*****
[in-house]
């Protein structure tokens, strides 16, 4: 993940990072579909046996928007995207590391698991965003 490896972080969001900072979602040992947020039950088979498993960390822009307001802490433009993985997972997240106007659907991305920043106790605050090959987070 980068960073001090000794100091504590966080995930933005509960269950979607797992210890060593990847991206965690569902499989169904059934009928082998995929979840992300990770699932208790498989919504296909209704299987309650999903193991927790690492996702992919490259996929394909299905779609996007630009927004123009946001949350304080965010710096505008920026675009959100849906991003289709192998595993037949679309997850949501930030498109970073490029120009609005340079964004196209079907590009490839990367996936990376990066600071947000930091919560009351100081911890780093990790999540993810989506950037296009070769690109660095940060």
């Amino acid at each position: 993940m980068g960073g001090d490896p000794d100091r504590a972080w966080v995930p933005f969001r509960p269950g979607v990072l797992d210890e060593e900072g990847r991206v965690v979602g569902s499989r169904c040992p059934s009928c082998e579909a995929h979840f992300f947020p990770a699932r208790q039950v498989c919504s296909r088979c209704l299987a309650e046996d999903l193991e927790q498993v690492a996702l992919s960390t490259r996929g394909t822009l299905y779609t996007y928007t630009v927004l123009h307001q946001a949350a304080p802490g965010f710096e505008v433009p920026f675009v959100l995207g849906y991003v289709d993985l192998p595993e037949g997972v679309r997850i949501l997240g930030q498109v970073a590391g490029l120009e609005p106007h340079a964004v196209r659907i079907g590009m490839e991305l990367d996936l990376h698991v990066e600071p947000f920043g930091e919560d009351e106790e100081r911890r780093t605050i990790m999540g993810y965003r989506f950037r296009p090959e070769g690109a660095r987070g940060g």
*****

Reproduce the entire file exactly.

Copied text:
[in-house]
């Protein structure tokens, strides 16, 4: 993940990072579909046996928007995207590391698991965003 490896972080969001900072979602040992947020039950088979498993960390822009307001802490433009993985997972997240106007659907991305920043106790605050090959987070 980068960073001090000794100091504590966080995930933005509960269950979607797992210890060593990847991206965690569902499989169904059934009928082998995929979840992300990770699932208790498989919504296909209704299987309650999903193991927790690492996702992919490259996929394909299905779609996007630009927004123009946001949350304080965010710096505008920026675009959100849906991003289709192998595993037949679309997850949501930030498109970073490029120009609005340079964004196209079907590009490839990367996936990376990066600071947000930091919560009351100081911890780093990790999540993810989506950037296009070769690109660095940060």
């Amino acid at each position: 993940m980068g960073g001090d490896p000794d100091r504590a972080w966080v995930p933005f969001r509960p269950g979607v990072l797992d210890e060593e900072g990847r991206v965690v979602g569902s499989r169904c040992p059934s009928c082998e579909a995929h979840f992300f947020p990770a699932r208790q039950v498989c919504s296909r088979c209704l299987a309650e046996d999903l193991e927790q498993v690492a996702l992919s960390t490259r996929g394909t822009l299905y779609t996007y928007t630009v927004l123009h307001q946001a949350a304080p802490g965010f710096e505008v433009p920026f675009v959100l995207g849906y991003v289709d993985l192998p595993e037949g997972v679309r997850i949501l997240g930030q498109v970073a590391g490029l120009e609005p106007h340079a964004v196209r659907i079907g590009m490839e991305l990367d996936l990376h698991v990066e600071p947000f920043g930091e919560d009351e106790e100081r911890r780093t605050i990790m999540g993810y965003r989506f950037r296009p090959e070769g690109a660095r987070g940060g």